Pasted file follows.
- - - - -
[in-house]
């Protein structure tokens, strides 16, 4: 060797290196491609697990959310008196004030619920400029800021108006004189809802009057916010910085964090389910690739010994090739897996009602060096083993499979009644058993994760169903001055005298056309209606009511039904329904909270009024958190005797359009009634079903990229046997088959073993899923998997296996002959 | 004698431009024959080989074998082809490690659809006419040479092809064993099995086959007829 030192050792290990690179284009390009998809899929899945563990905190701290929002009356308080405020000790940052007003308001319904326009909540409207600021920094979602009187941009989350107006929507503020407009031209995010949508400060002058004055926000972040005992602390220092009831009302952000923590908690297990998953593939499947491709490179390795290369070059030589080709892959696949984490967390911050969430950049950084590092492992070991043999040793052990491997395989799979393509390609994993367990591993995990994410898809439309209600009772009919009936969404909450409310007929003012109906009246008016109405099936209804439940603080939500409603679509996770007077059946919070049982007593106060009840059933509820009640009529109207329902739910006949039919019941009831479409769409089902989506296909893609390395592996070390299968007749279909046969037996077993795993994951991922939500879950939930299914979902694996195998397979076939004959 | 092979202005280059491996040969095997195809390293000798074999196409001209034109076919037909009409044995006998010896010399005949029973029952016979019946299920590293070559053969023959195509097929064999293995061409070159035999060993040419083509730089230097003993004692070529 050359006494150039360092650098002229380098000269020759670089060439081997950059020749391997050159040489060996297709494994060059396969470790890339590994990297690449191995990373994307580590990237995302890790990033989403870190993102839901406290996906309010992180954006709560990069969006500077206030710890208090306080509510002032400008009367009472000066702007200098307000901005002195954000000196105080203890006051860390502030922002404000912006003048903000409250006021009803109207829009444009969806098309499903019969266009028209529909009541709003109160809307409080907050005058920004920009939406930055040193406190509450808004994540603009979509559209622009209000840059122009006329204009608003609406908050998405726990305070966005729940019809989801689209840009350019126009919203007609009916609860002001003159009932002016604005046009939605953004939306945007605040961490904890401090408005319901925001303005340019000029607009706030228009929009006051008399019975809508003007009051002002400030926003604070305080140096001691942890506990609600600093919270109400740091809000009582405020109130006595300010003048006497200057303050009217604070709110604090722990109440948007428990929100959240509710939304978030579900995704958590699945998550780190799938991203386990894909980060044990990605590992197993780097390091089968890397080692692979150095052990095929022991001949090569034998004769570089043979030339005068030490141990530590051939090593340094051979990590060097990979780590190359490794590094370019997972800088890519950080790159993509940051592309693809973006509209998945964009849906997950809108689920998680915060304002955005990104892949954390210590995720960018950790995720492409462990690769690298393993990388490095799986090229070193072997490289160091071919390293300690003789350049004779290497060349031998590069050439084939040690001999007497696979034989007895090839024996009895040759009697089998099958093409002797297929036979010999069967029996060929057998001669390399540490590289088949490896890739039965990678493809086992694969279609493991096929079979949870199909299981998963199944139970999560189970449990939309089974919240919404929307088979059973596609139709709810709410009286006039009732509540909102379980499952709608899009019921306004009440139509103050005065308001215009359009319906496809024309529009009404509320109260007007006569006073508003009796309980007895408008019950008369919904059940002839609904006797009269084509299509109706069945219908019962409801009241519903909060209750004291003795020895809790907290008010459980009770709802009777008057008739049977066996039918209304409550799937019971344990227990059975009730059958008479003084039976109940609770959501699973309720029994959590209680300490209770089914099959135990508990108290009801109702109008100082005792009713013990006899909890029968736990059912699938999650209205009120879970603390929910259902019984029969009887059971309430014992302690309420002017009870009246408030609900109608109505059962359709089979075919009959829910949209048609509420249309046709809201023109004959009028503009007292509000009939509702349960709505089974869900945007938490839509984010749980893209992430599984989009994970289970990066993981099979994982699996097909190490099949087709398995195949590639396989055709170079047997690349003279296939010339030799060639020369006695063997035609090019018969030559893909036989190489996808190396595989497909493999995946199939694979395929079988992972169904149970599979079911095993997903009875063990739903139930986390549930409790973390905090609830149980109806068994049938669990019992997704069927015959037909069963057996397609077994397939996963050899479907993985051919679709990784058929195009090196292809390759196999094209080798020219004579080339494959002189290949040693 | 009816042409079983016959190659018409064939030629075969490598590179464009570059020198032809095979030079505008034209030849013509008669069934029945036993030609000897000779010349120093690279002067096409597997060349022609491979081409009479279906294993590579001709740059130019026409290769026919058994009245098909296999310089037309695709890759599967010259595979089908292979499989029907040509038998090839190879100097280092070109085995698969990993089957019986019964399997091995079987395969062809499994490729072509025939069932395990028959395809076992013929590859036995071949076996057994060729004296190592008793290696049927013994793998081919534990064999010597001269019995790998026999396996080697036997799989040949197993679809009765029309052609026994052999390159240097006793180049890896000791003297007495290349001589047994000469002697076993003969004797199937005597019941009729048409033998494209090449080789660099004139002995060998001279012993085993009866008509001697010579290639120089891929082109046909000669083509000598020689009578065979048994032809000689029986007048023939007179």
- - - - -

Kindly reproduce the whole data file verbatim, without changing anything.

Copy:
[in-house]
């Protein structure tokens, strides 16, 4: 060797290196491609697990959310008196004030619920400029800021108006004189809802009057916010910085964090389910690739010994090739897996009602060096083993499979009644058993994760169903001055005298056309209606009511039904329904909270009024958190005797359009009634079903990229046997088959073993899923998997296996002959 | 004698431009024959080989074998082809490690659809006419040479092809064993099995086959007829 030192050792290990690179284009390009998809899929899945563990905190701290929002009356308080405020000790940052007003308001319904326009909540409207600021920094979602009187941009989350107006929507503020407009031209995010949508400060002058004055926000972040005992602390220092009831009302952000923590908690297990998953593939499947491709490179390795290369070059030589080709892959696949984490967390911050969430950049950084590092492992070991043999040793052990491997395989799979393509390609994993367990591993995990994410898809439309209600009772009919009936969404909450409310007929003012109906009246008016109405099936209804439940603080939500409603679509996770007077059946919070049982007593106060009840059933509820009640009529109207329902739910006949039919019941009831479409769409089902989506296909893609390395592996070390299968007749279909046969037996077993795993994951991922939500879950939930299914979902694996195998397979076939004959 | 092979202005280059491996040969095997195809390293000798074999196409001209034109076919037909009409044995006998010896010399005949029973029952016979019946299920590293070559053969023959195509097929064999293995061409070159035999060993040419083509730089230097003993004692070529 050359006494150039360092650098002229380098000269020759670089060439081997950059020749391997050159040489060996297709494994060059396969470790890339590994990297690449191995990373994307580590990237995302890790990033989403870190993102839901406290996906309010992180954006709560990069969006500077206030710890208090306080509510002032400008009367009472000066702007200098307000901005002195954000000196105080203890006051860390502030922002404000912006003048903000409250006021009803109207829009444009969806098309499903019969266009028209529909009541709003109160809307409080907050005058920004920009939406930055040193406190509450808004994540603009979509559209622009209000840059122009006329204009608003609406908050998405726990305070966005729940019809989801689209840009350019126009919203007609009916609860002001003159009932002016604005046009939605953004939306945007605040961490904890401090408005319901925001303005340019000029607009706030228009929009006051008399019975809508003007009051002002400030926003604070305080140096001691942890506990609600600093919270109400740091809000009582405020109130006595300010003048006497200057303050009217604070709110604090722990109440948007428990929100959240509710939304978030579900995704958590699945998550780190799938991203386990894909980060044990990605590992197993780097390091089968890397080692692979150095052990095929022991001949090569034998004769570089043979030339005068030490141990530590051939090593340094051979990590060097990979780590190359490794590094370019997972800088890519950080790159993509940051592309693809973006509209998945964009849906997950809108689920998680915060304002955005990104892949954390210590995720960018950790995720492409462990690769690298393993990388490095799986090229070193072997490289160091071919390293300690003789350049004779290497060349031998590069050439084939040690001999007497696979034989007895090839024996009895040759009697089998099958093409002797297929036979010999069967029996060929057998001669390399540490590289088949490896890739039965990678493809086992694969279609493991096929079979949870199909299981998963199944139970999560189970449990939309089974919240919404929307088979059973596609139709709810709410009286006039009732509540909102379980499952709608899009019921306004009440139509103050005065308001215009359009319906496809024309529009009404509320109260007007006569006073508003009796309980007895408008019950008369919904059940002839609904006797009269084509299509109706069945219908019962409801009241519903909060209750004291003795020895809790907290008010459980009770709802009777008057008739049977066996039918209304409550799937019971344990227990059975009730059958008479003084039976109940609770959501699973309720029994959590209680300490209770089914099959135990508990108290009801109702109008100082005792009713013990006899909890029968736990059912699938999650209205009120879970603390929910259902019984029969009887059971309430014992302690309420002017009870009246408030609900109608109505059962359709089979075919009959829910949209048609509420249309046709809201023109004959009028503009007292509000009939509702349960709505089974869900945007938490839509984010749980893209992430599984989009994970289970990066993981099979994982699996097909190490099949087709398995195949590639396989055709170079047997690349003279296939010339030799060639020369006695063997035609090019018969030559893909036989190489996808190396595989497909493999995946199939694979395929079988992972169904149970599979079911095993997903009875063990739903139930986390549930409790973390905090609830149980109806068994049938669990019992997704069927015959037909069963057996397609077994397939996963050899479907993985051919679709990784058929195009090196292809390759196999094209080798020219004579080339494959002189290949040693 | 009816042409079983016959190659018409064939030629075969490598590179464009570059020198032809095979030079505008034209030849013509008669069934029945036993030609000897000779010349120093690279002067096409597997060349022609491979081409009479279906294993590579001709740059130019026409290769026919058994009245098909296999310089037309695709890759599967010259595979089908292979499989029907040509038998090839190879100097280092070109085995698969990993089957019986019964399997091995079987395969062809499994490729072509025939069932395990028959395809076992013929590859036995071949076996057994060729004296190592008793290696049927013994793998081919534990064999010597001269019995790998026999396996080697036997799989040949197993679809009765029309052609026994052999390159240097006793180049890896000791003297007495290349001589047994000469002697076993003969004797199937005597019941009729048409033998494209090449080789660099004139002995060998001279012993085993009866008509001697010579290639120089891929082109046909000669083509000598020689009578065979048994032809000689029986007048023939007179």